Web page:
Code of Honor returns in the Grade 3, $100,000 Westchester Stakes on Saturday at Belmont Park. Despite his lofty credentials as a multiple graded stakes winner last year, this comeback race presents an opportunity to bet against him because trainer Shug McGhaughey does not often crank his horses off a break.
With that in mind, there are a few alternative options in here, including the older 6-year-old horse Senior Investment. Remember him? Senior Investment leads off five selections for Saturday at Belmont.
Belmont Race 7: Westchester Stakes (G3)
Senior Investment won the 2017 Lexington Stakes (G3) and ran third in the Preakness behind Cloud Computing and Classic Empire. After that, he got stuck in allowance and lower-class stakes races.
This season, Senior Investment started off in mediocre fashion as well with a runner-up finish to Wait for It in a Parx optional claimer on Jan. 31.
However, Senior Investment improved in recent times by winning three starts in a row, including an optional claimer at Laurel Park, an allowance race at Parx and the Harrison E. Johnson Memorial Stakes at Laurel again by five lengths. In the Johnson Memorial, Wait for It found himself fading to fifth, seven lengths behind Senior Investment.
Senior Investment earned a 115 TimeformUS Speed Figure for the stakes win, adjusted down from a raw 123 because of the slow pace.
In his eighth start for trainer Scott Lake, Senior Investment will climb back up the ladder to aim for another Grade 3. Perhaps Lake figured him out.
At 10-1 odds, Senior Investment is a good play to upset this field.
Belmont Race 1: Claiming $16k
Desert Lights is notable for two main reasons.
For one, he was claimed out of a Feb. 29 race at Aqueduct and transferred from Randi Persaud to the high-percentage Jeremiah Englehart barn. Also, Englehart opts to raise the price slightly off the claim to $16k. Generally, when a horse is claimed and starts for an equal or higher price, that is a sign of good health.
In terms of pace, Desert Lights owns enough speed to settle in mid-pack early on. From the outside, he will find himself in a good position running in the clear as speed horses Fox Red, Tipsy Moose and Getoffmyback all possess enough early foot to set him up.
At 10-1, Desert Lights is a good option include in the early Pick 5.
Belmont Race 3: Maiden
Break Beat is a 3-year-old son of Blame and the Harlan’s Holiday mare Fierce, a half-sister to the 2001 Riva Ridge Stakes winner Put It Back.
He ends up as the top selection by default.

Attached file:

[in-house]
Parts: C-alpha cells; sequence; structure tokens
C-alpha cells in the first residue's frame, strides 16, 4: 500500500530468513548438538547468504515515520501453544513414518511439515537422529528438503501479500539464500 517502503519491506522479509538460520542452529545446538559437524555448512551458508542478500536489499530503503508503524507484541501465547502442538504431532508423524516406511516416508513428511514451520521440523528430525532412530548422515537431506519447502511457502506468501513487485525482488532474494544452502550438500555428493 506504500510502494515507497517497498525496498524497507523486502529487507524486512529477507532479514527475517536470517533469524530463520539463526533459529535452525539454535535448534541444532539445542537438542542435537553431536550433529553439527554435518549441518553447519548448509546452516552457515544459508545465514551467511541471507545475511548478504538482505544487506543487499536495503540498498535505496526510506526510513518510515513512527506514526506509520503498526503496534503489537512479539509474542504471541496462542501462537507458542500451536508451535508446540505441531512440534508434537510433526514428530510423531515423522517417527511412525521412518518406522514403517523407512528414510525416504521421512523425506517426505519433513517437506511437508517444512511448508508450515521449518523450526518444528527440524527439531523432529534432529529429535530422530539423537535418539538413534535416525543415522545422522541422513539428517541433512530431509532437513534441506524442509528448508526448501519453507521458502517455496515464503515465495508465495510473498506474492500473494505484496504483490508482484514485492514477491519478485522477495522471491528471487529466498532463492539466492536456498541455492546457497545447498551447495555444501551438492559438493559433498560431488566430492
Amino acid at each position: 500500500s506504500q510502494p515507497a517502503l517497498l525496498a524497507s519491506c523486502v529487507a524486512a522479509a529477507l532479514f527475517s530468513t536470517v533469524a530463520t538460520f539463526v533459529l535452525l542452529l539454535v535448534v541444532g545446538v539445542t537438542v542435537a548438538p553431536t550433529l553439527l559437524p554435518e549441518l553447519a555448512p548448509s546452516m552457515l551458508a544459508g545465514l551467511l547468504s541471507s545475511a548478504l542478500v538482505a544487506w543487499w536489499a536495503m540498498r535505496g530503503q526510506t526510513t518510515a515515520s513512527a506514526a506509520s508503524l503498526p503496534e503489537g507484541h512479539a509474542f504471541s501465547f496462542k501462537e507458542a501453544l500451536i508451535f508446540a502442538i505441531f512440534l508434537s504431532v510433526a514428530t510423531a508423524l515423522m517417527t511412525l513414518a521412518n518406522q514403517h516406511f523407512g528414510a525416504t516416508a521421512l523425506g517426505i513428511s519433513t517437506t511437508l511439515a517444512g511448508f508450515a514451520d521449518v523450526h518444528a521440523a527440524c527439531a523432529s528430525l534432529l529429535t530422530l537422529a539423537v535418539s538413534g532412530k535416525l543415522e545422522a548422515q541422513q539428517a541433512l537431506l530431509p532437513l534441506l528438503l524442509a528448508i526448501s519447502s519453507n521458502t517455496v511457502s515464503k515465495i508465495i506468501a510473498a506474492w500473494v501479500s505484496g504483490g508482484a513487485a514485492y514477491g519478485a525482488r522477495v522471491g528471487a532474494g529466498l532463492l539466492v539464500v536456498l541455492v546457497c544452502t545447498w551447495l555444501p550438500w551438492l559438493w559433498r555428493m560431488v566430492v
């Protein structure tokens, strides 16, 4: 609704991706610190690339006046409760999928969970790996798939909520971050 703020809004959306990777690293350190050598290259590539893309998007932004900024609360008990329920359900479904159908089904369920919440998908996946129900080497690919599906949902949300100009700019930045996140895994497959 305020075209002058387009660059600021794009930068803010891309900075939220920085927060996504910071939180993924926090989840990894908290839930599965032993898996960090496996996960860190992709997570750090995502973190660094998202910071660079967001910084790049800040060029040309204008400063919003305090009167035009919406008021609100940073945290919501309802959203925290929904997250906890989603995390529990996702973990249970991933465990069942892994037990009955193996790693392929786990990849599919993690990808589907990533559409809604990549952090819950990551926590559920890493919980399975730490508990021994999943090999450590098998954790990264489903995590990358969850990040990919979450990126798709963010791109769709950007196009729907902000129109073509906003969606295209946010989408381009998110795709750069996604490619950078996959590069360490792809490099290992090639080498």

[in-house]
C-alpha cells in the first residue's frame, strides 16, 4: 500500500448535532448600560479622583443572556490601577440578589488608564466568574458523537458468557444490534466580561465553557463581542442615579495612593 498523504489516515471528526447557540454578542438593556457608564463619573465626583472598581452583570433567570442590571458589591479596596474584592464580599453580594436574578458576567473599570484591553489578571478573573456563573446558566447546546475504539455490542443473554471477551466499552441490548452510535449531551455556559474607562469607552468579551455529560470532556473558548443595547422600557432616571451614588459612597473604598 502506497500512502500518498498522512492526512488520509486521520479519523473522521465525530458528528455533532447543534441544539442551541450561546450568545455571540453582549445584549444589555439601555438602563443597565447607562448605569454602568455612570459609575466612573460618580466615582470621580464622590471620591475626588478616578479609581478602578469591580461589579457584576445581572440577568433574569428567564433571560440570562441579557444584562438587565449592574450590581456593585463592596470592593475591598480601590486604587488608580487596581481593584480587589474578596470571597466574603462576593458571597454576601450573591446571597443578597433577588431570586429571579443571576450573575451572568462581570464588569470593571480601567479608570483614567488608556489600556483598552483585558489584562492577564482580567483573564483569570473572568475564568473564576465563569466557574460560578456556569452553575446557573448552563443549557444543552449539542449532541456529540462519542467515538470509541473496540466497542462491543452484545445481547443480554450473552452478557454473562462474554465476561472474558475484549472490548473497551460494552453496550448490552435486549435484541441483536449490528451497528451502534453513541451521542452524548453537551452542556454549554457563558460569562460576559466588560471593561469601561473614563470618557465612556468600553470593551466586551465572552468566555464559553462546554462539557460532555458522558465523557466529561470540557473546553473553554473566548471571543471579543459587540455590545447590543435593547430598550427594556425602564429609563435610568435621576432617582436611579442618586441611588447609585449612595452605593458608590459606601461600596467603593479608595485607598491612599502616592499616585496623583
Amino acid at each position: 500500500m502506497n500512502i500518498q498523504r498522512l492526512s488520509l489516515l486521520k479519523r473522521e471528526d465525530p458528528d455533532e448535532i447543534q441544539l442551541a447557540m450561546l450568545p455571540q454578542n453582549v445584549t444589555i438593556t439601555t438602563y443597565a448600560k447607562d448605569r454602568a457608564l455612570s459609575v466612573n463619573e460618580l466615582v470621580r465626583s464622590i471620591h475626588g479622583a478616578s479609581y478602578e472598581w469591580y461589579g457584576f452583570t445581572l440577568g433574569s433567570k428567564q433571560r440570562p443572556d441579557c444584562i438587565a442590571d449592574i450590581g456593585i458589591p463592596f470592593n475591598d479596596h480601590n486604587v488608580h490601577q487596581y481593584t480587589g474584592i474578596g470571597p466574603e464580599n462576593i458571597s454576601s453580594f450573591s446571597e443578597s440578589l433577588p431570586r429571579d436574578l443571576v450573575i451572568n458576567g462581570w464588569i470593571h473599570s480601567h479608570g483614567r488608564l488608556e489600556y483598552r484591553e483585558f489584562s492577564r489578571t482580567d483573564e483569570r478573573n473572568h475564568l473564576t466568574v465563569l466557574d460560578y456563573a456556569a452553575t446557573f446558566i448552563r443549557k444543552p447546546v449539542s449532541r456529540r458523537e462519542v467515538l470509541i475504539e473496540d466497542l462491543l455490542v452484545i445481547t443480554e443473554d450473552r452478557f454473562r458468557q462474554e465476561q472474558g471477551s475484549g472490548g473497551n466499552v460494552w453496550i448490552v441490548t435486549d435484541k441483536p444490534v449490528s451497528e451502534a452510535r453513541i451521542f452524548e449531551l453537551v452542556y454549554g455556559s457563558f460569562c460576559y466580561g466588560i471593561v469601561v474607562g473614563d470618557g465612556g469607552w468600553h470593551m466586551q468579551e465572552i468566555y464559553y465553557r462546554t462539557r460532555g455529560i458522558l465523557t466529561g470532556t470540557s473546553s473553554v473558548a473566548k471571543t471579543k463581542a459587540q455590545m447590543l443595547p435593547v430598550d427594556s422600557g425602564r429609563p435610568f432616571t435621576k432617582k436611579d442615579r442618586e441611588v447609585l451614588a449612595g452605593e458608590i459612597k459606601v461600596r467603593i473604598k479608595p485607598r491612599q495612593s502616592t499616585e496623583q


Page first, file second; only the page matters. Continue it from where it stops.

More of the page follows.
Dreams of Tomorrow enters as the even money choice, but he hung for third in his career debut against modest competition at Gulfstream.
First Line ran second to a weak horse in Mr Phil on Feb. 28.
Buona Fina’s pedigree gives the impression of a router.
Pardsy worked poorly on May 22 with the rider needing to urge him.
In contrast to Pardsy, Break Beat shows a nice workout on May 5, finishing the four furlongs in a sparkling 47.55 on this course. He ran third-fastest out of a significant 115 horses at the distance.
At a minimum, Break Beat deserves a spot in multi-race wagers.
Belmont Race 6: Fort Marcy Stakes (G2)
Given the lack of pace, Somelikeithotbrown is in a good spot to flash his early speed and possibly steal the Fort Marcy at double-digit odds.
Forgive Somelikeithotbrown’s flop on Jan. 20, when he ran a dismal 11th in an optional claimer at Gulfstream. He came off a 289-day layoff.
Somelikeithotbrown rebounded at Turfway by taking an allowance race by 3 ¼ lengths and finishing second in the Kentucky Cup Classic after settling in mid-pack. His past form indicates that he owns more speed.
As a 3-year-old, Somelikeithotbrown won the Jeff Ruby Steaks (G3) on the lead before setting the pace in the Blue Grass Stakes (G1) on dirt and fading to fourth.
No other horse in this race wants the lead, which means he could find himself alone if Eric Cancel chooses to utilize his mount's early speed.
Assuming Somelikeithotbrown lets loose at the start, watch out.
Belmont Race 8: Intercontinental Stakes (G3)
At first glance, Newspaperofrecord might strike bettors as a lost cause after losing three times last year in three starts. Two of those losses came at 1/5 and 1/9.
Newspaperofrecord ran credible races, though, in the Edgewood Stakes (G3) and Wonder Again Stakes (G3). She only hit a wall in the stretch both times, giving the impression of a filly who needed to cut back.
Why did Newspaperofrecord not hit a wall in the Miss Grillo Stakes (G2) and Breeders’ Cup Juvenile Turf Fillies as a 2-year-old filly? Back then, she beat up on inexperienced fillies by using her speed to bottom out the field early on. The same tactics failed to work as a 3-year-old filly.
Toss out the Belmont Oaks Invitational (G1) flop last year. She played tug of war with Irad Ortiz Jr. and exhausted herself in the process.
Cutting back to seven furlongs will help. Ortiz will not need to strangle Newspaperofrecord, allowing the filly to flash speed comfortably.
Newspaperofrecord is the choice to bounce back into winning form.